Don't worry too much about the urban bankruptcies, you gorgeous bottle job blonde, you. My goodness, you so resemble those Stepford Wives, just thinking about it does funny things to my magic happy underpants. But here's the thing hon, the average millionaire has declared bankruptcy 7 times before getting rich. But for a city to do so is, well, ungodly. You and I will have to find some way to make a profit out of this!

Like this comment
Posted by liberalism is a disease
a resident of Birdland
on Jul 19, 2012 at 8:51 am

liberalism is a disease is a registered user.

someone spiked mittens Kool-Aid again. Either that or he/she has been out picking wild mushrooms.
Your unwaivering mantra of 'we need more public transportation' is disingeniune at best and borders on dillusional fanaticism. We already have a myriad of ways to get to the wonderful southland: air, car, even buses ($60 and 7 hours later).
The best part is, that if any of these forms of transportation fail, the public (those of us that pay taxes) are not on the hook for that failure (unless Obama decides on another bailout or buyout).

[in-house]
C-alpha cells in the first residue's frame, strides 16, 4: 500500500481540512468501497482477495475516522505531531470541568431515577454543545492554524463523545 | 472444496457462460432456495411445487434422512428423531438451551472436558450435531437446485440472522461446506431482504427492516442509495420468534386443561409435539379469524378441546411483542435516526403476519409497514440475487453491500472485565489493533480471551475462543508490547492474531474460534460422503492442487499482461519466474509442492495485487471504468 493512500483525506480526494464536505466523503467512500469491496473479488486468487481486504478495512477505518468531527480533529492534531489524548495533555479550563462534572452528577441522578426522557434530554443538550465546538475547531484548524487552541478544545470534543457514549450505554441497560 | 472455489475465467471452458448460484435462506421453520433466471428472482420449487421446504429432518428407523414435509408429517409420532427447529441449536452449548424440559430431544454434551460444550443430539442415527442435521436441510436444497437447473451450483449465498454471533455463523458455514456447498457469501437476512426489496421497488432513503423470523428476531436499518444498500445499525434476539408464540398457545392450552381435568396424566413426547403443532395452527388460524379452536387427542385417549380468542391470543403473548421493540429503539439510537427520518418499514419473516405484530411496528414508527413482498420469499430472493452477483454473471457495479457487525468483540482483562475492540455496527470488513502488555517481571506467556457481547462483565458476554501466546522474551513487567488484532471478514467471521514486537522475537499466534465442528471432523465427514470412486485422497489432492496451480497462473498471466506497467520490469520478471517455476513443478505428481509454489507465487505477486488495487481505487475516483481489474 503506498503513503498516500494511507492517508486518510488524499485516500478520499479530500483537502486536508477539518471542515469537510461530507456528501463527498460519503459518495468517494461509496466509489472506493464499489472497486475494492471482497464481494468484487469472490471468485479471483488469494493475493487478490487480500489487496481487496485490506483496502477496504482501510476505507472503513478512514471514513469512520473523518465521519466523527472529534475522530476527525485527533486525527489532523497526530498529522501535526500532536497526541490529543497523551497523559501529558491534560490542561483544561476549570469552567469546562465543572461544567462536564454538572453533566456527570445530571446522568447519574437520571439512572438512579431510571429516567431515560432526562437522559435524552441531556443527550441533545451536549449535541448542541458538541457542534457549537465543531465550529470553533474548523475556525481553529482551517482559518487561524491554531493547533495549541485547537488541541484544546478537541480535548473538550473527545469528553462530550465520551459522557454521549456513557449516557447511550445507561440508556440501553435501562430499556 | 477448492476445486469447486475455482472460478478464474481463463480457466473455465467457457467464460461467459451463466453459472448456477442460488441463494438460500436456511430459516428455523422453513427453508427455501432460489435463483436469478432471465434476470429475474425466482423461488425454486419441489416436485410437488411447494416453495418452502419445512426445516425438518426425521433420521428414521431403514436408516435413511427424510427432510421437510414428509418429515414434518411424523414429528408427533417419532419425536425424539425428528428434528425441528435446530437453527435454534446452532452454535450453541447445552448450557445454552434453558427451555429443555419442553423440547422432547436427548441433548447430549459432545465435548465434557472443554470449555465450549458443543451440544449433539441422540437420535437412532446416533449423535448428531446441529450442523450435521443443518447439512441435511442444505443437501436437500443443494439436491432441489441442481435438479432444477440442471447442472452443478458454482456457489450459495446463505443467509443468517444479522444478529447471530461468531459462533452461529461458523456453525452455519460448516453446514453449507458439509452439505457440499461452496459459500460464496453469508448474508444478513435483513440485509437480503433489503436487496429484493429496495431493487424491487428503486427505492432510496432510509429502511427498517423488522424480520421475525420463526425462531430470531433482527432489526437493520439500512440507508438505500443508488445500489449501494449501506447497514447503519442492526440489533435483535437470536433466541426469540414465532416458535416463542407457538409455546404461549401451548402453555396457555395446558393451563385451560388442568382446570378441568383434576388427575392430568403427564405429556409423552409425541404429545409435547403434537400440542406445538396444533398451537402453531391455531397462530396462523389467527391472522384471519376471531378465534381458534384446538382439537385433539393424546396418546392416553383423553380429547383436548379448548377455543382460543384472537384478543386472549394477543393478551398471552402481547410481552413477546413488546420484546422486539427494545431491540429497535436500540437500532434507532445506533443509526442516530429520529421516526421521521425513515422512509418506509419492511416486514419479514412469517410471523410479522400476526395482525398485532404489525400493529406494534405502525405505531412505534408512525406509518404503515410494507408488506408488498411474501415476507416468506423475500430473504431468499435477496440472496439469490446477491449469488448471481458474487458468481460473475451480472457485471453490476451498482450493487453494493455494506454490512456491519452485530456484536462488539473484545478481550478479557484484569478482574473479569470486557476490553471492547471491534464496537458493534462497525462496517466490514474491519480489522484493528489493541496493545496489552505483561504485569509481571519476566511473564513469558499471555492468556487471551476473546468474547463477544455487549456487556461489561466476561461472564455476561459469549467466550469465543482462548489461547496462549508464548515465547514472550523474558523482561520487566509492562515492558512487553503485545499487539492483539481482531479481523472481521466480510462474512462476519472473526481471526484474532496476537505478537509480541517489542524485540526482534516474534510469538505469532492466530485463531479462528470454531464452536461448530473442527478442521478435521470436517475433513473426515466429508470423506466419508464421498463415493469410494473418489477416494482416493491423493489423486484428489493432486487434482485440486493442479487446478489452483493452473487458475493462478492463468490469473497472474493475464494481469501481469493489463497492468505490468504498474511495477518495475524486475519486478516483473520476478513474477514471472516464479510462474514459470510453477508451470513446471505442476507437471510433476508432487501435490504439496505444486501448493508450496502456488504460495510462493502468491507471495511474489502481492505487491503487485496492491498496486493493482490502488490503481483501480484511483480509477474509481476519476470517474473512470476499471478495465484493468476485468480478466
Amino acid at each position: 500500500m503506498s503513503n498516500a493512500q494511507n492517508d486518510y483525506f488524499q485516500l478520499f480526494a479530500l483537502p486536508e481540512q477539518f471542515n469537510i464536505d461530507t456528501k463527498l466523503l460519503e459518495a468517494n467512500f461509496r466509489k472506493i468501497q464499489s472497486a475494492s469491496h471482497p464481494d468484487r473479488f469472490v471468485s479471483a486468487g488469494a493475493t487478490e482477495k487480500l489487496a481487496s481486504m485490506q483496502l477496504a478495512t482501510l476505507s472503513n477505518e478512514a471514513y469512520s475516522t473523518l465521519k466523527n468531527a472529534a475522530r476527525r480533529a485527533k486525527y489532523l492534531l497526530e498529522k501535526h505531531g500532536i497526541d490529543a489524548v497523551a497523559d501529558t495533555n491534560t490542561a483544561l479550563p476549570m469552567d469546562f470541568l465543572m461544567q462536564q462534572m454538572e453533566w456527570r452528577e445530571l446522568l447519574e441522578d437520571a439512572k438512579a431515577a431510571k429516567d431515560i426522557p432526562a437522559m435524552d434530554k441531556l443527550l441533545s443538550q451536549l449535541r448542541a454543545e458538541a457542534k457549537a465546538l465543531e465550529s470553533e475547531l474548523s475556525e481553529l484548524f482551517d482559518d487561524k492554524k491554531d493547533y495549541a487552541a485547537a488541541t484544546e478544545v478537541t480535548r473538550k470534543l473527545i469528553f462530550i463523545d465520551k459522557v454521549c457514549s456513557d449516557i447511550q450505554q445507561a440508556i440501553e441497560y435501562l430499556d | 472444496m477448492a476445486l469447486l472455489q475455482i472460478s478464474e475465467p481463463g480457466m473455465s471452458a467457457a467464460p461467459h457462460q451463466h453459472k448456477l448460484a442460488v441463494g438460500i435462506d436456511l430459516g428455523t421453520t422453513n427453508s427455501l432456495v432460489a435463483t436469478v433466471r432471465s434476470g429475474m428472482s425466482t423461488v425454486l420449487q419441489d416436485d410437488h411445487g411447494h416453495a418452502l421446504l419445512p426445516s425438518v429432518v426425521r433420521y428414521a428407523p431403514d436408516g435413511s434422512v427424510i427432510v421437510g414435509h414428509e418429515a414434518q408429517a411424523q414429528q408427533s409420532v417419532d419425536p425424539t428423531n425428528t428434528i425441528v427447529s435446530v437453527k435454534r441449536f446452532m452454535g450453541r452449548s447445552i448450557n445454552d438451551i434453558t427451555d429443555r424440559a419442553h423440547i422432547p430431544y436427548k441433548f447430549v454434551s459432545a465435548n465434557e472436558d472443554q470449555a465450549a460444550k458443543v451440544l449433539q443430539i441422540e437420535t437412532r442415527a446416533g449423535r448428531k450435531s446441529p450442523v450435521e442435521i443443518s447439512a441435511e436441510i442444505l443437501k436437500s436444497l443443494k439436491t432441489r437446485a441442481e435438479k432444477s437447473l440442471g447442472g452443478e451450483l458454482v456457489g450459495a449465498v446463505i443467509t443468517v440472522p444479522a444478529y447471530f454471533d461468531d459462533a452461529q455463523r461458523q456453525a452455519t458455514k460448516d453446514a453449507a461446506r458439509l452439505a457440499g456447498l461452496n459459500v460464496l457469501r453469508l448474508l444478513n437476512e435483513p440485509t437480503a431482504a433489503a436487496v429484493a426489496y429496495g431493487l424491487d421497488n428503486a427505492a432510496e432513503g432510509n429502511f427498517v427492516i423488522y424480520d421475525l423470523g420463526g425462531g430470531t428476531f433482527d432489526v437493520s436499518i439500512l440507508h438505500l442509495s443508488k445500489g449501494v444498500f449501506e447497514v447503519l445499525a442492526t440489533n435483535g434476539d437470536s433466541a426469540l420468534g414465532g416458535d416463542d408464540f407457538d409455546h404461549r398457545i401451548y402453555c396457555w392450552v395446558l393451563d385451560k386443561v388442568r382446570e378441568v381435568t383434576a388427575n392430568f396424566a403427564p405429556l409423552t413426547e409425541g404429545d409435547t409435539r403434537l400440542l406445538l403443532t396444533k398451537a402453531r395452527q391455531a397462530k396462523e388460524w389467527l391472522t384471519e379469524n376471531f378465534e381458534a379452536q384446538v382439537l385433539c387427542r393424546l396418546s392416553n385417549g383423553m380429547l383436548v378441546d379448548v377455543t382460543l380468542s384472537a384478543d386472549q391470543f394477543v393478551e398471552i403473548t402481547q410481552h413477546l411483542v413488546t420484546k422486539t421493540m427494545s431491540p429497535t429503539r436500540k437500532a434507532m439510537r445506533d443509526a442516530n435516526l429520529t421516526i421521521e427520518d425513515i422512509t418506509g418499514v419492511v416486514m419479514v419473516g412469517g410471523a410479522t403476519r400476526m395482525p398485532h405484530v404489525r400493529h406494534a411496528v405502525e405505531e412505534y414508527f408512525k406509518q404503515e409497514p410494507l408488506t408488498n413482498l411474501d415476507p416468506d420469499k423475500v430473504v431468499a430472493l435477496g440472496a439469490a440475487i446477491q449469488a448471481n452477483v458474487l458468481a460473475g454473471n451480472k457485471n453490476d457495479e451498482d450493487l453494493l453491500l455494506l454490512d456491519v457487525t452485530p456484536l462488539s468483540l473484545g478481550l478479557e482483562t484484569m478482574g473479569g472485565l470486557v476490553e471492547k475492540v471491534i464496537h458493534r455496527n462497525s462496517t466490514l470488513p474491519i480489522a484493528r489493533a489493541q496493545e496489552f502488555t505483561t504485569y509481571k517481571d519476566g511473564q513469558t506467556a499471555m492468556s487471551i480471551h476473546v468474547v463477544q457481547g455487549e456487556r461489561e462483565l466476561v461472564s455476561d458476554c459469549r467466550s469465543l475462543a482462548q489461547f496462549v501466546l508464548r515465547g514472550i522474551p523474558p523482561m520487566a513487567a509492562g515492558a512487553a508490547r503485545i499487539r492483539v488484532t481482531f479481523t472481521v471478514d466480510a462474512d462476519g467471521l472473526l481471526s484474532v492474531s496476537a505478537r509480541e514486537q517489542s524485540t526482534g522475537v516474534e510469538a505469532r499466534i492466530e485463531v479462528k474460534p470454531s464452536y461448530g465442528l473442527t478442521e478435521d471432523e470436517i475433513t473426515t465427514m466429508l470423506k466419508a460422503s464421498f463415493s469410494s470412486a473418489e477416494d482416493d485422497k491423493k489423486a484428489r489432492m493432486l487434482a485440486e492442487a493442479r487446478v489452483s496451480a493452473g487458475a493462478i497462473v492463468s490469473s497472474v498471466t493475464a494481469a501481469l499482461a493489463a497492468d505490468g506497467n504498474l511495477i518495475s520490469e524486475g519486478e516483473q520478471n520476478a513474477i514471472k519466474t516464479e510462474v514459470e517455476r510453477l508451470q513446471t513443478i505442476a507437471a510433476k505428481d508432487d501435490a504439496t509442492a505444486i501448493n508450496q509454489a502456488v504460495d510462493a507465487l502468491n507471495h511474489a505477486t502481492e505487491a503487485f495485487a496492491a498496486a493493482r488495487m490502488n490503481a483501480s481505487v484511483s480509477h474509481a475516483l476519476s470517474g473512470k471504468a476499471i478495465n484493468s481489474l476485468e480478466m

While we all appreciate the fact that you never drive (license revoked?) because you never leave your basement, the rest of us need a means to travel to work, in most cases to areas where no public funded magic carpets exist.
Trains are not the panacea you claim they are, unless they can figure out a way to ride without rails directly to your place of business. Just dropping you off at a station miles from your destination (for an inflated rate, no less) is not a practical solution...but, then, when has any govt run project been practical.

Posted by Name hidden
a resident of Ridgeview Commons

on Apr 26, 2017 at 6:31 pm

Due to repeated violations of our Terms of Use, comments from this poster are automatically removed. Why?

Sorry, but further commenting on this topic has been closed.